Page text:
Indeed, he said that by 2022 the majority of global financial assets will be "shadow assets": financial assets that aren't represented by monetary currency. And by 2025, the majority of shadow assets will be "programmable."

"Shadow financial assets today make up $75 trillion. It's about 25% of the overall financial assets of the existing economy," Furlonger said. "We know from various financial services bodies … that the percentage share of traditional bank assets is going down dramatically and the percent share of shadow assets in the big tech type space is growing dramatically. That crossover could happen sooner than is predicted."

Today's tech shortcomings trigger need for programmable economy

Furlonger drilled down into the problem with today's technology as an enabler for the programmable economy. "How many of you are still using systems that were designed in the 1960s or 1970s or 1980s, where the speed of movement of information, the ability to access information, is very different than it is today? … You're trying to create apps and you're trying to link APIs with systems that clearly weren't designed for that. You're trying to move across ecosystems between one country and another or between one supply chain and another supply chain. Your systems just won't accommodate that kind of flexibility."

Another problem is that business models in use today were designed in the early 1900s and are flawed: static, one-directional and not very flexible, he said. Today's "fail fast" business mentality is challenging existing business models.

Over the next few years, Furlonger predicted, there will be a transition to an economic model that will better support organizations' move to digital business. IoT will play a key role in this transition. "The Things will start to act as proxies for us. You see that with things like virtual personal assistants, virtual customer assistants, different algorithms for robots … making decisions on our behalf in the transactional supply chain. That's just the beginning," he said.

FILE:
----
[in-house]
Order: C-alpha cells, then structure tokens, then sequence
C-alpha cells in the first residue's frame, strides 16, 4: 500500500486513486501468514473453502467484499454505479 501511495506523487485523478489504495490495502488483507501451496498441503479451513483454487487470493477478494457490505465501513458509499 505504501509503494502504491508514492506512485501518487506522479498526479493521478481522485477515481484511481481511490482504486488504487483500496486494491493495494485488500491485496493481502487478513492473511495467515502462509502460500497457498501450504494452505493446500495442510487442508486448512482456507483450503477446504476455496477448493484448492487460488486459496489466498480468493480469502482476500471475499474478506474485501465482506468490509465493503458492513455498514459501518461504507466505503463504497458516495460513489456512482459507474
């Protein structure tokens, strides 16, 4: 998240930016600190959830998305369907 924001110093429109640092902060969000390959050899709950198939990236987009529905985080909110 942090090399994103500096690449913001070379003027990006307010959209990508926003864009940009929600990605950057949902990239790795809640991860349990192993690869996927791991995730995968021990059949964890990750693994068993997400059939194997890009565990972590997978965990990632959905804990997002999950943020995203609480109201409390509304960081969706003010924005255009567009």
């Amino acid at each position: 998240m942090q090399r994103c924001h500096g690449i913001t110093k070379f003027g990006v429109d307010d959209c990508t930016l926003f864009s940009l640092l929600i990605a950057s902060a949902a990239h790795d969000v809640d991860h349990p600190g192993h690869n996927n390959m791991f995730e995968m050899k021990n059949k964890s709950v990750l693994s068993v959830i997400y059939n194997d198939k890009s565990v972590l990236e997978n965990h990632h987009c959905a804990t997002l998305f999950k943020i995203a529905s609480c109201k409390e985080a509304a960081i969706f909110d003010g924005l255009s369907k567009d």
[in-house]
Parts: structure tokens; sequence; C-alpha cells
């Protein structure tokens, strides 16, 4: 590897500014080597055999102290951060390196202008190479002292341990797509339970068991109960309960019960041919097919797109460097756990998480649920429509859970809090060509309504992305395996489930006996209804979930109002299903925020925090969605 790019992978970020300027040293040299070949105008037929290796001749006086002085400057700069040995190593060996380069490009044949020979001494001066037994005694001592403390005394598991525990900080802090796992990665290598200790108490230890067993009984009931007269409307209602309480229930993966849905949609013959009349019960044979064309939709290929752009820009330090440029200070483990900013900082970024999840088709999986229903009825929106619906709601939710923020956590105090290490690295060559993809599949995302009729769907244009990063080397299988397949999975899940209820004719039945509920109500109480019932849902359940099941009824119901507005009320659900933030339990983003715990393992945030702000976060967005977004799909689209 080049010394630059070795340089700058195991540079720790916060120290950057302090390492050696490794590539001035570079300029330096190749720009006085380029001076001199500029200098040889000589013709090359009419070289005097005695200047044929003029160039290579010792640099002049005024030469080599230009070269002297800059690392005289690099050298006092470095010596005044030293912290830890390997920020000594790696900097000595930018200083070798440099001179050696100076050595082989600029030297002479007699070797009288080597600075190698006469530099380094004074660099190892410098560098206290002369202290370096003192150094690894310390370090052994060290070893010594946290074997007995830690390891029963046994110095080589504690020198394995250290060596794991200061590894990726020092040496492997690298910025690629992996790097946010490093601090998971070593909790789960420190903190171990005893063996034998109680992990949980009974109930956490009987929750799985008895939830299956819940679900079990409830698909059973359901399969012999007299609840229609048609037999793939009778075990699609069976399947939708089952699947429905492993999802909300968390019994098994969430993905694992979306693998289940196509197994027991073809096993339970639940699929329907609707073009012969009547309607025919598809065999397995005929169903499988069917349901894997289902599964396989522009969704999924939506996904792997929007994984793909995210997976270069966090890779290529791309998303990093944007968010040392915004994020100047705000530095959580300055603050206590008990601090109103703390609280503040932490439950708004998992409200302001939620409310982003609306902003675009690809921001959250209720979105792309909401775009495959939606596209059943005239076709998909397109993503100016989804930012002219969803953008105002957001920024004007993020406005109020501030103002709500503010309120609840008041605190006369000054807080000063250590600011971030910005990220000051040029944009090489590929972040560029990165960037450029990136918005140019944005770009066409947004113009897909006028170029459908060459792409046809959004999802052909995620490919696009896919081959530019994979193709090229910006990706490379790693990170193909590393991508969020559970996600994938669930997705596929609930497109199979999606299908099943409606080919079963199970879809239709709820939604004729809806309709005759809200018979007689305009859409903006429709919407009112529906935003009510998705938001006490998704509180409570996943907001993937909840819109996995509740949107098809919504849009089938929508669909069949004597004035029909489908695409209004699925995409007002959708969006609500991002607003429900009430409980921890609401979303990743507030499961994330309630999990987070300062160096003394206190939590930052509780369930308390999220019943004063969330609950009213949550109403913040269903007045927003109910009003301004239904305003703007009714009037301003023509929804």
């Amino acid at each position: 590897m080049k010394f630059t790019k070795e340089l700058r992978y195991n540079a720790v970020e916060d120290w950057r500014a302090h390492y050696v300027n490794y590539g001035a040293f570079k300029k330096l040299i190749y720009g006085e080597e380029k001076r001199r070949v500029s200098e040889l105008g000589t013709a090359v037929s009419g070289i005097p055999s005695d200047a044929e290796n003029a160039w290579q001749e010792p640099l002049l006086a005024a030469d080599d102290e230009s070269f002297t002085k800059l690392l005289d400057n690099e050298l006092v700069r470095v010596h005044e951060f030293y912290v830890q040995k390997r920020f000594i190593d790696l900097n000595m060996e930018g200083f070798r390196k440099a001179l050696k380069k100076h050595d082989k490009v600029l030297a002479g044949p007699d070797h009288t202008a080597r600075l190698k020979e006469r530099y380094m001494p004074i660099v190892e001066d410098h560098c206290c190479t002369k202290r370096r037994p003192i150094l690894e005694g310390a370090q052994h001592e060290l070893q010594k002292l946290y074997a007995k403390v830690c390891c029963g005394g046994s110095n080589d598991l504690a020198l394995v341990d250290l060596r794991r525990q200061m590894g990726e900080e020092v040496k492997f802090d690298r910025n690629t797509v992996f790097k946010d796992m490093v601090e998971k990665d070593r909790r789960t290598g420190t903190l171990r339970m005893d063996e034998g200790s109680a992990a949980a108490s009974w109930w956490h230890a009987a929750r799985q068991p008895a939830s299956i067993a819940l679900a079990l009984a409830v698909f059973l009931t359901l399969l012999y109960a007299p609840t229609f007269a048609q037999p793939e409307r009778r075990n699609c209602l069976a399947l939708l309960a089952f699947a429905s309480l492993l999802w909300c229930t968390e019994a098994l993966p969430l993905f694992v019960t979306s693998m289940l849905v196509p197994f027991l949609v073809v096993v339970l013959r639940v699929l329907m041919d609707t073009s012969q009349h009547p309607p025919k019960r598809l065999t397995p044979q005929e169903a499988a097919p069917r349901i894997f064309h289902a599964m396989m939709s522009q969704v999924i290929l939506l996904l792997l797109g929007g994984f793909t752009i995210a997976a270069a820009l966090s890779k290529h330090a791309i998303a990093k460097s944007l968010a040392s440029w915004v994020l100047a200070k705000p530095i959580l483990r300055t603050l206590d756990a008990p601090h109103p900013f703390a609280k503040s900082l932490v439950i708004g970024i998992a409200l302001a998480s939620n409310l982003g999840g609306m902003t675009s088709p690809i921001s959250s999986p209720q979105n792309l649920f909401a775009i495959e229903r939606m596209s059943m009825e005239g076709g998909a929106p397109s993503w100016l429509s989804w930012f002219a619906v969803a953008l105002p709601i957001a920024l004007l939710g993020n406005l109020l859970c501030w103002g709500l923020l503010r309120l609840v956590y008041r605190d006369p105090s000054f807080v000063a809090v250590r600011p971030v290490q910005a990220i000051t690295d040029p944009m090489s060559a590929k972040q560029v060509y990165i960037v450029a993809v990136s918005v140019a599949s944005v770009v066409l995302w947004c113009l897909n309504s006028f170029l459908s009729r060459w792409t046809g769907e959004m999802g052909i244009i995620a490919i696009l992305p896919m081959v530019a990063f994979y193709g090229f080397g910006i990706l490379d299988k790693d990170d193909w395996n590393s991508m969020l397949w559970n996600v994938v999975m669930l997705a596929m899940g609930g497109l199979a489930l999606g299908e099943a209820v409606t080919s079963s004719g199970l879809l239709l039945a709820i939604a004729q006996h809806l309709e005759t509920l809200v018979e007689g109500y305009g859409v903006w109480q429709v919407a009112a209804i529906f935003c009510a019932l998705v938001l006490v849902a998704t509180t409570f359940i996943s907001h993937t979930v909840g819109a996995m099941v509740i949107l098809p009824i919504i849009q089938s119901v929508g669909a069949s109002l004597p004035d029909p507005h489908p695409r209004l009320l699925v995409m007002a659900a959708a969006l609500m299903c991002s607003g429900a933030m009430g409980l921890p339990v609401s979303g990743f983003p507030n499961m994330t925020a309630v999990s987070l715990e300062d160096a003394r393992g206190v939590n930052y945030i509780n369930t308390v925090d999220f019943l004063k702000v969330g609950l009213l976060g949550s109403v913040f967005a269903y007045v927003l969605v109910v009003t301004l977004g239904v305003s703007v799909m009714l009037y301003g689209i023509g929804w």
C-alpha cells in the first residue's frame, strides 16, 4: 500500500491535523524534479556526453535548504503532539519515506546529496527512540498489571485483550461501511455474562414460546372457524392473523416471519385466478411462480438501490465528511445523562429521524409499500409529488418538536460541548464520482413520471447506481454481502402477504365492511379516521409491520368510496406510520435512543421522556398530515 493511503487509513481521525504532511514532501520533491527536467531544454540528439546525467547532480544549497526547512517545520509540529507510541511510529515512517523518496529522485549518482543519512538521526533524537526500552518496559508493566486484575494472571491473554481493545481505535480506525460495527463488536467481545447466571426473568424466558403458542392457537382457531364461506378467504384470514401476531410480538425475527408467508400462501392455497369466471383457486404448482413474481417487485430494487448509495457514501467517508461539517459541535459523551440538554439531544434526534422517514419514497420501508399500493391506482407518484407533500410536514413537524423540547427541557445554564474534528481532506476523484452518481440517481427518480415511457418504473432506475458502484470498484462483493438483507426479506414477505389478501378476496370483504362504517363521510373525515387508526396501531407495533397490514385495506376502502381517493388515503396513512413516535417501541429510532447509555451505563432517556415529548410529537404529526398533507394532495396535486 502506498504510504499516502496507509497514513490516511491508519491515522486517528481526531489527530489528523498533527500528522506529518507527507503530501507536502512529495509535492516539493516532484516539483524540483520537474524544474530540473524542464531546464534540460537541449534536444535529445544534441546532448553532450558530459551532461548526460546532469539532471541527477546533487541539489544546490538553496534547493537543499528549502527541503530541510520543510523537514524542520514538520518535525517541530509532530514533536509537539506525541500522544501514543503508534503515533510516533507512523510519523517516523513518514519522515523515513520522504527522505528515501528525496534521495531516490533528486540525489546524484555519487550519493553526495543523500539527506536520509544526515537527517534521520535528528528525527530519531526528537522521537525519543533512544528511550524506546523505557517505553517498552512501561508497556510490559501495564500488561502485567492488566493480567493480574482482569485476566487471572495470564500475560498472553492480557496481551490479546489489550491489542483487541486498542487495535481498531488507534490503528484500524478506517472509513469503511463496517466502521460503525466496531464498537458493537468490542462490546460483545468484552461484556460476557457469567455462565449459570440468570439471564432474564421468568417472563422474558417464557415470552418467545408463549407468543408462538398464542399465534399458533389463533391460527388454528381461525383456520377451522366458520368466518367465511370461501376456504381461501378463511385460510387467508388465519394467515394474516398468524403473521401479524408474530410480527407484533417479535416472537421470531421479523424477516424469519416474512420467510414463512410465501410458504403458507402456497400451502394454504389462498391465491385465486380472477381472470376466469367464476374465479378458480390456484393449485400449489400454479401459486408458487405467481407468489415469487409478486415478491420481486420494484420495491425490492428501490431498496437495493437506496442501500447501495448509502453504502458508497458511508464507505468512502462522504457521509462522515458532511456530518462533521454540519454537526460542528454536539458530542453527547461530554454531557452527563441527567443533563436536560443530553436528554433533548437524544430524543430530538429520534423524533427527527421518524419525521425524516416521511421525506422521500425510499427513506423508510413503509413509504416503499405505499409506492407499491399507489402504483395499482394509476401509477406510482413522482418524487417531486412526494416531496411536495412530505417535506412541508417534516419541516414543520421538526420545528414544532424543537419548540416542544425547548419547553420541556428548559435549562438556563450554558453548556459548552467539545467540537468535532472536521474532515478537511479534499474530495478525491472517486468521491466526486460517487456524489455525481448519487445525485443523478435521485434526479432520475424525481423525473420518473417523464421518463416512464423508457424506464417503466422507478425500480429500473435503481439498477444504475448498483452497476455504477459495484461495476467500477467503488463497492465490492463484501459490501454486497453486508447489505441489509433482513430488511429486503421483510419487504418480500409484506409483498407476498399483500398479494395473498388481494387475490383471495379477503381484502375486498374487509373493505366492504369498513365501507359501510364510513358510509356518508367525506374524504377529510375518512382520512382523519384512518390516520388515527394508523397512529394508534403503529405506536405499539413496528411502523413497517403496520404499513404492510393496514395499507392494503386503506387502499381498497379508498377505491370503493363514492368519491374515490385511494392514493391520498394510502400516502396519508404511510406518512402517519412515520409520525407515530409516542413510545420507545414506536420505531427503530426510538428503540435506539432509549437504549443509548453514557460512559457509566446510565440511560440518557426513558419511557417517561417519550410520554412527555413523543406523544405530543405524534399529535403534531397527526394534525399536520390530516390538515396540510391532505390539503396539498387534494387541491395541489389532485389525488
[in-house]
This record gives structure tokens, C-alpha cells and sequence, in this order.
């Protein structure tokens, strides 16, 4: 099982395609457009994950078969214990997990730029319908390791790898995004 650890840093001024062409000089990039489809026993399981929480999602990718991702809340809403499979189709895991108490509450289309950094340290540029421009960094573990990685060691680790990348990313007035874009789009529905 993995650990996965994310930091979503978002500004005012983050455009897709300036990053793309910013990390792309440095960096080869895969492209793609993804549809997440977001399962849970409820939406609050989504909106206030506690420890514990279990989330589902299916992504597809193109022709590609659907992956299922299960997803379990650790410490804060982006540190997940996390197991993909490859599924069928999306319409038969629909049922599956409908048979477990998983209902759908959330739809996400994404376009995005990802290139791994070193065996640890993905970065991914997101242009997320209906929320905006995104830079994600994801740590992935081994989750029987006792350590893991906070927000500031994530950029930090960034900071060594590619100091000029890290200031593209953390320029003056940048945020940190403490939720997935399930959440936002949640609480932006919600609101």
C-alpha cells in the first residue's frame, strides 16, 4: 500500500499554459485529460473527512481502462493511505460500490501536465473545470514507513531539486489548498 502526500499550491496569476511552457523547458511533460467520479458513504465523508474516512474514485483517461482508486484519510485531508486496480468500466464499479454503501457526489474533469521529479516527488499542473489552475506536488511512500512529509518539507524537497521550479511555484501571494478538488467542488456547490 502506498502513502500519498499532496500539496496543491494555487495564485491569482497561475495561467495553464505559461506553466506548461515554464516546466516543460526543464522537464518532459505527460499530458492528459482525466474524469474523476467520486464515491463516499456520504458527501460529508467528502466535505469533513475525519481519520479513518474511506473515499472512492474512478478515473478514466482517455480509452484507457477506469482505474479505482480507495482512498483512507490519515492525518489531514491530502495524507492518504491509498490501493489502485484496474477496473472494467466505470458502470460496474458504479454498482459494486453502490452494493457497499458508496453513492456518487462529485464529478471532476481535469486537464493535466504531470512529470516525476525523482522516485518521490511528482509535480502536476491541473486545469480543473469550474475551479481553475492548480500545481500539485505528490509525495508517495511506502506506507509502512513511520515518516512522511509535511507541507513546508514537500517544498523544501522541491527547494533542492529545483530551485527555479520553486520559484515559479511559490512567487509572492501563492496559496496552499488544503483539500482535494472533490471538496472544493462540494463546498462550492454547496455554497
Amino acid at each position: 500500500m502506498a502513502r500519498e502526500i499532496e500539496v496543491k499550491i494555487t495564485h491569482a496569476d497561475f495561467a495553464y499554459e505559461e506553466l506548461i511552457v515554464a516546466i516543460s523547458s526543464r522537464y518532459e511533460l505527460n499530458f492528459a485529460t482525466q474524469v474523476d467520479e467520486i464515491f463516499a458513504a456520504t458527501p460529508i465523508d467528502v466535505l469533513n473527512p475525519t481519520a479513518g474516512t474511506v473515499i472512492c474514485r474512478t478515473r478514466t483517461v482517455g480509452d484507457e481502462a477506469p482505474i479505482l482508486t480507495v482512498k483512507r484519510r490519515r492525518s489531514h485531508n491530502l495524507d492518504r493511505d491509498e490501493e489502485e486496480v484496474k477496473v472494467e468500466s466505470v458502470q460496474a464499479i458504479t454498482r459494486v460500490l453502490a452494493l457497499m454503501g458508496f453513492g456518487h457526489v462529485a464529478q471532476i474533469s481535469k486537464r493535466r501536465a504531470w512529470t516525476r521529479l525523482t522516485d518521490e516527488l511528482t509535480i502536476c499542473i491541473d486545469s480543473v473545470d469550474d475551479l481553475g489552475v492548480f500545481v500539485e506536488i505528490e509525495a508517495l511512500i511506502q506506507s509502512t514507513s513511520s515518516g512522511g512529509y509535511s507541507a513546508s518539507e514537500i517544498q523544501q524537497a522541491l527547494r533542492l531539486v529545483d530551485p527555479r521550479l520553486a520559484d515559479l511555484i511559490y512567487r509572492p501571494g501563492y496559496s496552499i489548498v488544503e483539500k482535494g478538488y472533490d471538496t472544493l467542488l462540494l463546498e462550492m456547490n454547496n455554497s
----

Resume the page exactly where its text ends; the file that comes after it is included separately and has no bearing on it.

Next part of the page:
Furlonger said robotic services -- including those attached to IoT -- will become increasingly autonomous. "There's no reason -- because everything is connected to the Internet -- why they can't access your bank account, why they can't pay tax, why they can't transfer money. It's just another Internet-based connection, and then they become part and parcel of this new economic environment," he said.

In part two of this report, we look at the technological environment that will be required to enable the new programmable economy, as well as recommendations for CIOs to prepare for it.

Next Steps

Also from Gartner Symposium/ITxpo: Pixar's Ed Catmull on getting to "fail fast"